By Jessica Gelt
8:33 PM EST, November 3, 2013
With Netflix streaming its way out of original content obscurity via popular shows like "Orange is the New Black" and "House of Cards," the Internet is making a serious play at competing with traditional TV to create shows of its own that attract eyeballs on a level with cable and network channels.
That's why it was so astonishing to watch the mess that was the inaugural YouTube Music Awards, as homegrown YouTube sensations like the compelling and bizarre Tay Zonday shared screen time with international superstars like Lady Gaga and Arcade Fire.
It was also more than a bit puzzling when Eminem took the award for Artist of the Year. The decision was a purely democratic one — with 60 million YouTube viewers casting their votes to decide the winners, but still.
YouTube is famous largely thanks to its rich landscape of unknown creators who post videos of themselves singing Eminem songs or put their own oddball visions up onscreen and cross their fingers that they'll be discovered.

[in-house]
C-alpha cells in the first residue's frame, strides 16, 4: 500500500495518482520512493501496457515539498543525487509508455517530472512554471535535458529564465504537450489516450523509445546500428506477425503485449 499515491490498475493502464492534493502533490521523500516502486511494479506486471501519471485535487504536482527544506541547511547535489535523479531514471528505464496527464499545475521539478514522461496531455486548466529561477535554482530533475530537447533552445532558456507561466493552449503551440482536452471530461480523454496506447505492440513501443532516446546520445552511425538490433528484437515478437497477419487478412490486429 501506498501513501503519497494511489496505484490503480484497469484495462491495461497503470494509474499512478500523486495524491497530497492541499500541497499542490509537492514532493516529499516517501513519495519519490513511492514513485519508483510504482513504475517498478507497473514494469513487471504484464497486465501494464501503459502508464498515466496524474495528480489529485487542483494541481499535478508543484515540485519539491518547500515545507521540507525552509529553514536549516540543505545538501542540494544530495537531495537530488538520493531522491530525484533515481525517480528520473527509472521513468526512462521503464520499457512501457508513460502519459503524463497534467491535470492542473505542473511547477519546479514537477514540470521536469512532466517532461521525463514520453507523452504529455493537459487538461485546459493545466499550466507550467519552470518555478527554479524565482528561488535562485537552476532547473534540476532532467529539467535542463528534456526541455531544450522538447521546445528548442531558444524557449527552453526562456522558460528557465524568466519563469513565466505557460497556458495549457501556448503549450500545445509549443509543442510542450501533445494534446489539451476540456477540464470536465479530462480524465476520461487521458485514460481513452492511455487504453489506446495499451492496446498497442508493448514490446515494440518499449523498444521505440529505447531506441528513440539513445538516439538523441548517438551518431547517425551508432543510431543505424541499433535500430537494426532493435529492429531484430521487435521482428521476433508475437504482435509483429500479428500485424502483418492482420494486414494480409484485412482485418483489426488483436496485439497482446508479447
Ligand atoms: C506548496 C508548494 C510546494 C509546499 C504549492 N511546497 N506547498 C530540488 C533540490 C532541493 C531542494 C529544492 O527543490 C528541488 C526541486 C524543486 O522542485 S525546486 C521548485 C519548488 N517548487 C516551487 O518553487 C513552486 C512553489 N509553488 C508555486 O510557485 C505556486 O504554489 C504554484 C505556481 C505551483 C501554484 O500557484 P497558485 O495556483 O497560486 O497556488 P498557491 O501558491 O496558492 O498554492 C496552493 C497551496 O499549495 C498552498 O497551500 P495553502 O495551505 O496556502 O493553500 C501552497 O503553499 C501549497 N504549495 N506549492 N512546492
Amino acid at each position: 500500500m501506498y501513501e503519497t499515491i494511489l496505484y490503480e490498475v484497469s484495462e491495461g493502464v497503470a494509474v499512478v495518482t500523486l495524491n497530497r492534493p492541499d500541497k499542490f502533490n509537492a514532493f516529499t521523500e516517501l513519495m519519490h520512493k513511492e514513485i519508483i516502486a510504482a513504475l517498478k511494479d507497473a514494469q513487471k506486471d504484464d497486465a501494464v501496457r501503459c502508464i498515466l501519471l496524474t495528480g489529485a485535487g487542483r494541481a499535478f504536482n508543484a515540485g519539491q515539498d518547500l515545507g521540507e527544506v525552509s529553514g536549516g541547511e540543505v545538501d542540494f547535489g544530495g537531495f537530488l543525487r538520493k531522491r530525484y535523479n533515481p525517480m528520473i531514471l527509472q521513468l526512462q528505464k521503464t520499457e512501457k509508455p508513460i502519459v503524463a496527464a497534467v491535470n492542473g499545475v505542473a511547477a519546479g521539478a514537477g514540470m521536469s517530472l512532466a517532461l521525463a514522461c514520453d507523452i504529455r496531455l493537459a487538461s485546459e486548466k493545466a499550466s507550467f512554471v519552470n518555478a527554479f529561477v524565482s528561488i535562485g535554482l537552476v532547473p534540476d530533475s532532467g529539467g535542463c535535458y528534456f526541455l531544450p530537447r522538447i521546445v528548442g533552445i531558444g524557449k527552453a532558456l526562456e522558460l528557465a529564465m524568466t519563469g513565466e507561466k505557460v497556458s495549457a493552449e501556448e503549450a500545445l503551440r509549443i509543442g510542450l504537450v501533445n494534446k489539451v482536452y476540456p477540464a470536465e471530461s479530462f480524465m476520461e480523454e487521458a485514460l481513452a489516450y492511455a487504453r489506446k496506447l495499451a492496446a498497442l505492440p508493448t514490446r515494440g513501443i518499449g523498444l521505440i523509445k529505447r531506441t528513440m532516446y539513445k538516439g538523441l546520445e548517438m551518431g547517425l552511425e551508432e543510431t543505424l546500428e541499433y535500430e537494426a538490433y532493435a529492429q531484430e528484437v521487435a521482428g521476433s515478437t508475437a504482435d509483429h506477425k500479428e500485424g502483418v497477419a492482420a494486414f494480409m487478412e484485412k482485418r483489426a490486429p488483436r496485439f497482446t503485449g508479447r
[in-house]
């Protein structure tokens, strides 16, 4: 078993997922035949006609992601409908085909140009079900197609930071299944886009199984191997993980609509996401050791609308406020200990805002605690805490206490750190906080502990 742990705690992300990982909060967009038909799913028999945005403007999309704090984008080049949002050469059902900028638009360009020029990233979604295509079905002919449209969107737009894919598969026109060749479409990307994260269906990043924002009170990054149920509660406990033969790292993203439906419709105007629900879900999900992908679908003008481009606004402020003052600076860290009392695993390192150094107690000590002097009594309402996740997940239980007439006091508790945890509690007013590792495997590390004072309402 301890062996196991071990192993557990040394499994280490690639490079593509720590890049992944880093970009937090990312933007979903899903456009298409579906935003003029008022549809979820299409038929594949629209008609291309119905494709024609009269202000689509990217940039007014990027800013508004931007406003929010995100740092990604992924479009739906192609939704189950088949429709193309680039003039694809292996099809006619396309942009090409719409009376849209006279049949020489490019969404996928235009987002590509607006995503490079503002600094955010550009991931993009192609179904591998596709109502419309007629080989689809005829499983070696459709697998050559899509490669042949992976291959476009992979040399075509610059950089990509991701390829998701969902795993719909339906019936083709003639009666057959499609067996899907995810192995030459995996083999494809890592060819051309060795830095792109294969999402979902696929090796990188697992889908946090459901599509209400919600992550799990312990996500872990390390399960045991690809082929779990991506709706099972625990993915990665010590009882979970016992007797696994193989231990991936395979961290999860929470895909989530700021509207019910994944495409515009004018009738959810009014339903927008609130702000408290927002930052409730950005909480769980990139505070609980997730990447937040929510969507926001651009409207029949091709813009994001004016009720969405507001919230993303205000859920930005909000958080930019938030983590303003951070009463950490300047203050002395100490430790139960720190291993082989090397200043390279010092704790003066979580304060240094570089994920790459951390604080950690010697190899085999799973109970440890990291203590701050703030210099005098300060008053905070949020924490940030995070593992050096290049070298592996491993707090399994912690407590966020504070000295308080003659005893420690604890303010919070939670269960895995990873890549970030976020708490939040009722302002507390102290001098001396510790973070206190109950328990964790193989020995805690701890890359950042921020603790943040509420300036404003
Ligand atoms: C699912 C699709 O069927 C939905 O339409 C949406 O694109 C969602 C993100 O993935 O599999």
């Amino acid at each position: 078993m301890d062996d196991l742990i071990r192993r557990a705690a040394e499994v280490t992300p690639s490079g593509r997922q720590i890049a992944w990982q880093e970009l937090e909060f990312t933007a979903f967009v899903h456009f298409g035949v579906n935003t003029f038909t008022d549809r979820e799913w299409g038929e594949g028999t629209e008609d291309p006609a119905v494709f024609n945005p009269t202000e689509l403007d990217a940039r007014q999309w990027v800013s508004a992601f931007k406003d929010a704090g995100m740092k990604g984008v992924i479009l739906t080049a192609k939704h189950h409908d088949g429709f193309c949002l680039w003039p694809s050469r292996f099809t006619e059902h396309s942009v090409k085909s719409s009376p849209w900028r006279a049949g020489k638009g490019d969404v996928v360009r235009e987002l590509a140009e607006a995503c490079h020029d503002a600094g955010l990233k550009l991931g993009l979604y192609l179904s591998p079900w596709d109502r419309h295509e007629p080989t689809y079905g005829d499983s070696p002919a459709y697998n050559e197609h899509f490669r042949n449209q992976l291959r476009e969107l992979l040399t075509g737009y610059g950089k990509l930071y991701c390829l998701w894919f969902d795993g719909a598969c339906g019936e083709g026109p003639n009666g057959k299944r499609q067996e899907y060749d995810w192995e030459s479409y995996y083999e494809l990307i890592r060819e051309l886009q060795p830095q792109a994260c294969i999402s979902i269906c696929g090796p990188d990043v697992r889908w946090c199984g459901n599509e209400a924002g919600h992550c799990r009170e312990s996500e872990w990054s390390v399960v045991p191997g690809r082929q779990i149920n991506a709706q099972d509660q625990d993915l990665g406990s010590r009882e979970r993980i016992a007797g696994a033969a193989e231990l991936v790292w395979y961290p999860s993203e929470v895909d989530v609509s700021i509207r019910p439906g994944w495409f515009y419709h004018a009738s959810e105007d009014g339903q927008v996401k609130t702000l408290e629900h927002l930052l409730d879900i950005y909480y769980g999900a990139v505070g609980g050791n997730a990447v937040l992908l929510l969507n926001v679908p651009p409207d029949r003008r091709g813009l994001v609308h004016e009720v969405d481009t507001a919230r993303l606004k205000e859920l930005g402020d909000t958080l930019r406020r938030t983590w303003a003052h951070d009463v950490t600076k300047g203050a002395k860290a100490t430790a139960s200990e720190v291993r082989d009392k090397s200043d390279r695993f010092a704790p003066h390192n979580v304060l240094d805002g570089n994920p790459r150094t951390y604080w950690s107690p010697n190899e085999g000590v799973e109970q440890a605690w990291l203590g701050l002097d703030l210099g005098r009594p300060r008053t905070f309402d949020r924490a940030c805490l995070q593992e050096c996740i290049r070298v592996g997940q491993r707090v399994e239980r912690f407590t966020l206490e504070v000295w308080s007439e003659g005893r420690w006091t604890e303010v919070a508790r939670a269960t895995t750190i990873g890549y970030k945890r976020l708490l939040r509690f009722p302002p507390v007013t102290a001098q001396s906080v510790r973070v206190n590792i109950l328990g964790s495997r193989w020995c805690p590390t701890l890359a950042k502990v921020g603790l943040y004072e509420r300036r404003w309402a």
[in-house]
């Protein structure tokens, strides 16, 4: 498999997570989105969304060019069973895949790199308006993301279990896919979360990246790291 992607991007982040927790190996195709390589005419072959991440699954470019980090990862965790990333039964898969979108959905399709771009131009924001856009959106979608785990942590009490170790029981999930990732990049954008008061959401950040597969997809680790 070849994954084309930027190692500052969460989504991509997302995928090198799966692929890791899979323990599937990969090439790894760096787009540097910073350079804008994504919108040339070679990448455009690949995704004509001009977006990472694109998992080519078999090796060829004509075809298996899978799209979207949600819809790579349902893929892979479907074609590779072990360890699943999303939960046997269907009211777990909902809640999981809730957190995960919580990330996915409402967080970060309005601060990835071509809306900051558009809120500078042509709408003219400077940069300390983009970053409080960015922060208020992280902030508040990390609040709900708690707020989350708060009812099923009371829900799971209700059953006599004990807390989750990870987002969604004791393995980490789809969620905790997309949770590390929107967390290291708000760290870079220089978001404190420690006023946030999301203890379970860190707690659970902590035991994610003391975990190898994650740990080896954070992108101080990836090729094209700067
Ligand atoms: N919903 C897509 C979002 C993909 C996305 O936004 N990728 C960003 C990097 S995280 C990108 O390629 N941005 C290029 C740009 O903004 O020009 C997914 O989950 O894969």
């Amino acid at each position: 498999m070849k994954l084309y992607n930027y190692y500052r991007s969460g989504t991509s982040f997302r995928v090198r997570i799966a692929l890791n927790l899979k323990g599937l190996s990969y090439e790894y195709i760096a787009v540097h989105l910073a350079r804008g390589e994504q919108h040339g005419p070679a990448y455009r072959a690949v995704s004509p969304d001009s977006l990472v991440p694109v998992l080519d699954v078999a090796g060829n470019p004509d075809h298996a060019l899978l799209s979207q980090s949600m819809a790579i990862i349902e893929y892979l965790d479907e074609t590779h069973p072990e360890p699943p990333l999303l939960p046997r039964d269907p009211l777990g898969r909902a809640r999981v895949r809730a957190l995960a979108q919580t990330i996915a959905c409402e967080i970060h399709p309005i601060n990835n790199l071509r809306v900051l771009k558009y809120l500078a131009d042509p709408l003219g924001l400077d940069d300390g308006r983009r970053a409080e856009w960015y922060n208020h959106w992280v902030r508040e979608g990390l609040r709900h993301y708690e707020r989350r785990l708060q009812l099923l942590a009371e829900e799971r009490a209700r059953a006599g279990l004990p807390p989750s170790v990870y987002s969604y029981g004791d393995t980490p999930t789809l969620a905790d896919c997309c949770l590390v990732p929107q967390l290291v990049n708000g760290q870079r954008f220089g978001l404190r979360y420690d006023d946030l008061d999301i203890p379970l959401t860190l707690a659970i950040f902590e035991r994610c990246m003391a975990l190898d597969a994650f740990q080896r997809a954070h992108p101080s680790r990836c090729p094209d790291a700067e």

Thus Eminem's victory felt somewhat hollow. He had performed on "SNL" the night before, after all. He is hardly a YouTube sensation in the traditional sense. He's more of an MTV kind of guy. Shouldn't YouTube try harder to honor its own?
As one Times reader wrote in the comment section of a previous post on the show, "This awards show was a slap on the face to all the talented musicians on Youtube..." The same reader, JB Clem, posted a YouTube video crying foul.
"It's going to be like the lamestream music awards," said Clem in the clip. "Thousands and thousands of original YouTube talent is not getting recognized."
As an example Clem pointed out that Yvlis' song "the Fox" was not nominated for YouTube phenomenon. With more than 190 million views on YouTube that song alone has eclipsed Eminem's audio-only video for "Rap God" by more than 80 million views.
In the end, the YTMA was a meta spectacle if there ever was one. And for all of its unscripted pitfalls there was still the sense that new doors were opening — that this was just the beginning, and that if YouTube can't get it right, someone somewhere on the Internet will.
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